After breakfast at the hotel, we set out to a part of Vancouver called Granville Island. While we could have walked all the way there from downtown Vancouver, we ended up taking a ferry instead. Though unlike the big ferries I'm used to, the ones that travel around Vancouver are small (about the size of a van) and leave from pretty small and simple docks. It was a little tough with two kids and a big stroller, but we managed to get on and made the short trip across the river to Granville Island.
Granville is known primarily for its indoor shopping centers, which make it something like a permanent farmers' market and art show. We started out in a large food market, then one more focused on art, jewelry, and the like, and finally ended up at the kids market, which is filled with toy stores and play areas. All in all, it's a fun area to explore. Not quite as nice as some of the markets in Japan, at least for me, but that's probably more personal preference than anything else.
Since it was a nice day, we decided to take the kids to the nearby water play area. A park with a massive splash pad (only part of it is shown in the photo), fountains, and even a decent size water slide, all free and open to the public. Unfortunately, although the sun was out (yesterday and today featured the best weather we've had on this trip so far), it still wasn't that hot and the water was freezing. We still had fun taking the kids on the slide though.
After that, it was back to the food market for lunch. Though I had to spend a lot of the time chasing after Zack, who was more interested in chasing birds than eating. In the end, I got some poutine (I figured that, being in Canada, I really should give it a try), which was good, though certainly not one of the more healthy options.
Once we'd finished exploring Granville, we decided to walk back instead of taking the ferry. That involved crossing over a long bridge, and a walk through part of Vancouver (following a rather weird route that Google maps listed), before we eventually arrived back at the hotel. Zack needed a nap and everyone else was either resting or taking Isaac (my nephew) to the pool. But I figured I might as well explore Vancouver a bit more since there's no telling when I'll be back. So I headed out to walk around downtown a bit more.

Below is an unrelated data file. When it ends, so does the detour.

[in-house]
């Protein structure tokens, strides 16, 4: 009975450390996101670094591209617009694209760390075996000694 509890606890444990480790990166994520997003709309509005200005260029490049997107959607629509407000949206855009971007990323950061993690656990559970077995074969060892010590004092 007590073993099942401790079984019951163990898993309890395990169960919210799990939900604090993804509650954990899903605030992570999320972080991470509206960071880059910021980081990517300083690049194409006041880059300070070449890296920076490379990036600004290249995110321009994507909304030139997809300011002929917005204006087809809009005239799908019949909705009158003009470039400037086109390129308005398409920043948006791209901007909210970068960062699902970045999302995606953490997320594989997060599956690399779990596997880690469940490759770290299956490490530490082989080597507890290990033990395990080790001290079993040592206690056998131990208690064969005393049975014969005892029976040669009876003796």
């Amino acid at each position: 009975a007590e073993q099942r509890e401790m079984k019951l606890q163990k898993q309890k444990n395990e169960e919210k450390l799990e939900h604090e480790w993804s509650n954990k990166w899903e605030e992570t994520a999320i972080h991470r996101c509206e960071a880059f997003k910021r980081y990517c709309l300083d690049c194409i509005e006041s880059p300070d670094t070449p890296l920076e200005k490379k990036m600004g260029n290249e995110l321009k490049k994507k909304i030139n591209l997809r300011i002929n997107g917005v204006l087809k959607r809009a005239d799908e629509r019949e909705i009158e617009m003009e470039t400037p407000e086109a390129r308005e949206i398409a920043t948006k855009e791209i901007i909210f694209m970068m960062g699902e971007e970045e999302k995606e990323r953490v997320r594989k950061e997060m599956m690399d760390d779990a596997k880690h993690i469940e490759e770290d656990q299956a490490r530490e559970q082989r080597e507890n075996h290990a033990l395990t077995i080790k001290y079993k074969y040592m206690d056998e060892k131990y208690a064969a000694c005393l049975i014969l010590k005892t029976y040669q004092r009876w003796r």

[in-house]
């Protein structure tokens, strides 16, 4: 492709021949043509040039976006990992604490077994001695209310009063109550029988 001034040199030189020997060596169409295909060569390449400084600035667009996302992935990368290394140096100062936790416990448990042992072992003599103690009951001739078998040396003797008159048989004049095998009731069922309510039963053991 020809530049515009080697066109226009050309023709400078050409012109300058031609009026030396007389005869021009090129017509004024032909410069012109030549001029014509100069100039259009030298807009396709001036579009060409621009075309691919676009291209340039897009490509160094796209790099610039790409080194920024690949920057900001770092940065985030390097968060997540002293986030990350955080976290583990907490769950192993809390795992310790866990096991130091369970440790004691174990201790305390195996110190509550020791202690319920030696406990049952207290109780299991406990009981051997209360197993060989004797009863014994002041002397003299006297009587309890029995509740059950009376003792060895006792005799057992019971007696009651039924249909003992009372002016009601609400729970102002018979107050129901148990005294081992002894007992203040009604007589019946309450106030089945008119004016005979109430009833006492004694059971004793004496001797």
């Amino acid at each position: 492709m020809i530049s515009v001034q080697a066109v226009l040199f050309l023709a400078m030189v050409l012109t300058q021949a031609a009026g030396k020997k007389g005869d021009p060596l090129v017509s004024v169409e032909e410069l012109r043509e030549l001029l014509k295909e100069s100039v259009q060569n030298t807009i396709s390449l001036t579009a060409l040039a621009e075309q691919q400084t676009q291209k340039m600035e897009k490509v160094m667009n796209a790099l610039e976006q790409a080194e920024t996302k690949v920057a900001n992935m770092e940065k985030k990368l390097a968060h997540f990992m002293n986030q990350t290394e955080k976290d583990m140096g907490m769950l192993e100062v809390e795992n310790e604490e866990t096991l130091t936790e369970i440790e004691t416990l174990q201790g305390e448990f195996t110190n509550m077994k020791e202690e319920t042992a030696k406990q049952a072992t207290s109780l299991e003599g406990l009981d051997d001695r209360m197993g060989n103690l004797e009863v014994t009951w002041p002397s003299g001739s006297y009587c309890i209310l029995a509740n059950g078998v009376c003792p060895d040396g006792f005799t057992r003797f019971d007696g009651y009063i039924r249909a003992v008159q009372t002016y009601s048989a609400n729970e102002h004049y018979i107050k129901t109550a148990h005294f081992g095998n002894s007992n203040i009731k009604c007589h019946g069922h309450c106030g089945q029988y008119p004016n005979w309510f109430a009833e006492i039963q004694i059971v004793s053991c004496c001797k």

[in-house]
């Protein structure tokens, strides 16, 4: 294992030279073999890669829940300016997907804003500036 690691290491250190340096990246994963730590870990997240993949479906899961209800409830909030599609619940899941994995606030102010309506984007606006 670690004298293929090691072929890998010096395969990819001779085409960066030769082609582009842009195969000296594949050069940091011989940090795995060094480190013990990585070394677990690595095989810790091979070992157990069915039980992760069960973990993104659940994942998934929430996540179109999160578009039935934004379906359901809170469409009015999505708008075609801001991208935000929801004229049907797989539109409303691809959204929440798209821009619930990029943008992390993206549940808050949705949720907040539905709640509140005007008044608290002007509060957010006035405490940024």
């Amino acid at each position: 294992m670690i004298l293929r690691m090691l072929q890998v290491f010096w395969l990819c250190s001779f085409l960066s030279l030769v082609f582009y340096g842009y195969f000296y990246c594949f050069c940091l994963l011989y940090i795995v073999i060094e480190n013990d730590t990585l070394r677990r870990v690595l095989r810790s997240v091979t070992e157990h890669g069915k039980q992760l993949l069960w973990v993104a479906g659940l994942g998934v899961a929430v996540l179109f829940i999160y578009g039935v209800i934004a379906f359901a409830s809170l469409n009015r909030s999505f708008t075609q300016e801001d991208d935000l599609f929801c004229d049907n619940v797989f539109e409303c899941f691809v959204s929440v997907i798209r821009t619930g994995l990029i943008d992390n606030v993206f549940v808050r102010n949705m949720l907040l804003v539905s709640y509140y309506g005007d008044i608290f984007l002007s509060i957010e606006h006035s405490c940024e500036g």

I ended up following a major shopping street, which apparently also doubled as British Columbia's version of the Hollywood Walk of Fame. But, while I'm sure those people were famous and all, the relative handful of plaques were stretched along multiple blocks making the whole thing look a bit sparse and lame. I also walked through a nice underground mall, which reminded me a bit of some of the ones I've seen in Japan (though not as big), and spent some time browsing in a large comic book shop. While there are some seedy areas, Vancouver really does seem like a nice city.
I eventually met up with my family back at the hotel and we headed to Yale Town, a Vancouver district that looks like a trendy area for drinks and dining. We ate at a popular vegan restaurant. Not exactly my thing, but the food was actually pretty good. While we wouldn't be driving back to Washington until the following morning, the meal pretty much marked the end of our Canada trip. I really enjoyed it and could have easily spent a few more days exploring Vancouver and the surrounding area, especially if I wanted to do some hiking. Not sure if I'd want to be up there in the winter (or even the spring), but does make for a good summer destination and I wouldn't mind going back sometime.
I still have a Random Canada Comment I want to write to wrap up this part of the travelogue, but I'm running late again (I've been fixing bugs in the Aurora's Nightmare demo) so I'll get it up on Wednesday instead.